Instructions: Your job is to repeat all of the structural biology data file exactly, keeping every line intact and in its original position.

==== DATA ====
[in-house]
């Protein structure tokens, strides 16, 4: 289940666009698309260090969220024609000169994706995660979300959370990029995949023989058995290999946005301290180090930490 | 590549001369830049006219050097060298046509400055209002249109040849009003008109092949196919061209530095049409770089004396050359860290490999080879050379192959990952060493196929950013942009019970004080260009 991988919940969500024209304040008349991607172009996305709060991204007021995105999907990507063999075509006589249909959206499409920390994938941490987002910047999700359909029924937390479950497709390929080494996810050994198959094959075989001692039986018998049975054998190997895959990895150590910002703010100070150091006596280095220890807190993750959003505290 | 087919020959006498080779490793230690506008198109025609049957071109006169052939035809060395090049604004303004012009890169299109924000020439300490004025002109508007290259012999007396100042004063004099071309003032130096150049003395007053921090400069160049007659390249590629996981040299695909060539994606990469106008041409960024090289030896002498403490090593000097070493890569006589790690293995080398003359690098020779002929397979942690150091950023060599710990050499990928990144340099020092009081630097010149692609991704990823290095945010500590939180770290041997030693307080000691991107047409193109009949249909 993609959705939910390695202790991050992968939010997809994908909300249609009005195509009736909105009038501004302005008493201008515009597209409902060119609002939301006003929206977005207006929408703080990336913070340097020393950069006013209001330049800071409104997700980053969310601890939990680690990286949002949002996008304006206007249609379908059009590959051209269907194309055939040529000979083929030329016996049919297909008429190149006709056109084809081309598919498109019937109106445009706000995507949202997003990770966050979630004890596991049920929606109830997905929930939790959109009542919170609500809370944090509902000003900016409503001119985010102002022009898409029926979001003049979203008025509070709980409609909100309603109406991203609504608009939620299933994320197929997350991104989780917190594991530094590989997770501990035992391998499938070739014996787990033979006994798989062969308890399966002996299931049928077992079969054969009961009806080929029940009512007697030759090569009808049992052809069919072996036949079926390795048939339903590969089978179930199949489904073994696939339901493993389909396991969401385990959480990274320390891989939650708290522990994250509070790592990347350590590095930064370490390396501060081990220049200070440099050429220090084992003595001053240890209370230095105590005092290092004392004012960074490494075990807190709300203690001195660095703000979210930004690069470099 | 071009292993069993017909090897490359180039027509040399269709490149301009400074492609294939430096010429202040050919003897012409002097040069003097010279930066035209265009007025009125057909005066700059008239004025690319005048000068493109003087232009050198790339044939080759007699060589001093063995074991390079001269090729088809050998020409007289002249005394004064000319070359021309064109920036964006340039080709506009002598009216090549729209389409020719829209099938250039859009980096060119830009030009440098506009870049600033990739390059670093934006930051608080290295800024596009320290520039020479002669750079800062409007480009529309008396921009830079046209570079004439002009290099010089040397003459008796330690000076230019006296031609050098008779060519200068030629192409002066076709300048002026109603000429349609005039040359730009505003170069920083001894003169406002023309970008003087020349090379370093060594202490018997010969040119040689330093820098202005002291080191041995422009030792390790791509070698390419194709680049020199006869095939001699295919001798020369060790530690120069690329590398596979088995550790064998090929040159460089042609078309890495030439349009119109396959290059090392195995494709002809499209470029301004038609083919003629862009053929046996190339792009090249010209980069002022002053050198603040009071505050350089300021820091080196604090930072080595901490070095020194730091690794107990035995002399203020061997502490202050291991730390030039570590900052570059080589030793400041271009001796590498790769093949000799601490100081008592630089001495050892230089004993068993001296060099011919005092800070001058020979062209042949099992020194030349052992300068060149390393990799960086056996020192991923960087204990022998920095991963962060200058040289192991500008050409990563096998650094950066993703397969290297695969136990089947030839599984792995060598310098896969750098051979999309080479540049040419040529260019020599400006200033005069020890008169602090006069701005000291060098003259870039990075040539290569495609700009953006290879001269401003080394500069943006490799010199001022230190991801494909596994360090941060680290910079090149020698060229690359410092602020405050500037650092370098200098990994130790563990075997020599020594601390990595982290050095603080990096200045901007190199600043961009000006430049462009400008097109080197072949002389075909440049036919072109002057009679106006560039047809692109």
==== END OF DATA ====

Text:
[in-house]
């Protein structure tokens, strides 16, 4: 289940666009698309260090969220024609000169994706995660979300959370990029995949023989058995290999946005301290180090930490 | 590549001369830049006219050097060298046509400055209002249109040849009003008109092949196919061209530095049409770089004396050359860290490999080879050379192959990952060493196929950013942009019970004080260009 991988919940969500024209304040008349991607172009996305709060991204007021995105999907990507063999075509006589249909959206499409920390994938941490987002910047999700359909029924937390479950497709390929080494996810050994198959094959075989001692039986018998049975054998190997895959990895150590910002703010100070150091006596280095220890807190993750959003505290 | 087919020959006498080779490793230690506008198109025609049957071109006169052939035809060395090049604004303004012009890169299109924000020439300490004025002109508007290259012999007396100042004063004099071309003032130096150049003395007053921090400069160049007659390249590629996981040299695909060539994606990469106008041409960024090289030896002498403490090593000097070493890569006589790690293995080398003359690098020779002929397979942690150091950023060599710990050499990928990144340099020092009081630097010149692609991704990823290095945010500590939180770290041997030693307080000691991107047409193109009949249909 993609959705939910390695202790991050992968939010997809994908909300249609009005195509009736909105009038501004302005008493201008515009597209409902060119609002939301006003929206977005207006929408703080990336913070340097020393950069006013209001330049800071409104997700980053969310601890939990680690990286949002949002996008304006206007249609379908059009590959051209269907194309055939040529000979083929030329016996049919297909008429190149006709056109084809081309598919498109019937109106445009706000995507949202997003990770966050979630004890596991049920929606109830997905929930939790959109009542919170609500809370944090509902000003900016409503001119985010102002022009898409029926979001003049979203008025509070709980409609909100309603109406991203609504608009939620299933994320197929997350991104989780917190594991530094590989997770501990035992391998499938070739014996787990033979006994798989062969308890399966002996299931049928077992079969054969009961009806080929029940009512007697030759090569009808049992052809069919072996036949079926390795048939339903590969089978179930199949489904073994696939339901493993389909396991969401385990959480990274320390891989939650708290522990994250509070790592990347350590590095930064370490390396501060081990220049200070440099050429220090084992003595001053240890209370230095105590005092290092004392004012960074490494075990807190709300203690001195660095703000979210930004690069470099 | 071009292993069993017909090897490359180039027509040399269709490149301009400074492609294939430096010429202040050919003897012409002097040069003097010279930066035209265009007025009125057909005066700059008239004025690319005048000068493109003087232009050198790339044939080759007699060589001093063995074991390079001269090729088809050998020409007289002249005394004064000319070359021309064109920036964006340039080709506009002598009216090549729209389409020719829209099938250039859009980096060119830009030009440098506009870049600033990739390059670093934006930051608080290295800024596009320290520039020479002669750079800062409007480009529309008396921009830079046209570079004439002009290099010089040397003459008796330690000076230019006296031609050098008779060519200068030629192409002066076709300048002026109603000429349609005039040359730009505003170069920083001894003169406002023309970008003087020349090379370093060594202490018997010969040119040689330093820098202005002291080191041995422009030792390790791509070698390419194709680049020199006869095939001699295919001798020369060790530690120069690329590398596979088995550790064998090929040159460089042609078309890495030439349009119109396959290059090392195995494709002809499209470029301004038609083919003629862009053929046996190339792009090249010209980069002022002053050198603040009071505050350089300021820091080196604090930072080595901490070095020194730091690794107990035995002399203020061997502490202050291991730390030039570590900052570059080589030793400041271009001796590498790769093949000799601490100081008592630089001495050892230089004993068993001296060099011919005092800070001058020979062209042949099992020194030349052992300068060149390393990799960086056996020192991923960087204990022998920095991963962060200058040289192991500008050409990563096998650094950066993703397969290297695969136990089947030839599984792995060598310098896969750098051979999309080479540049040419040529260019020599400006200033005069020890008169602090006069701005000291060098003259870039990075040539290569495609700009953006290879001269401003080394500069943006490799010199001022230190991801494909596994360090941060680290910079090149020698060229690359410092602020405050500037650092370098200098990994130790563990075997020599020594601390990595982290050095603080990096200045901007190199600043961009000006430049462009400008097109080197072949002389075909440049036919072109002057009679106006560039047809692109």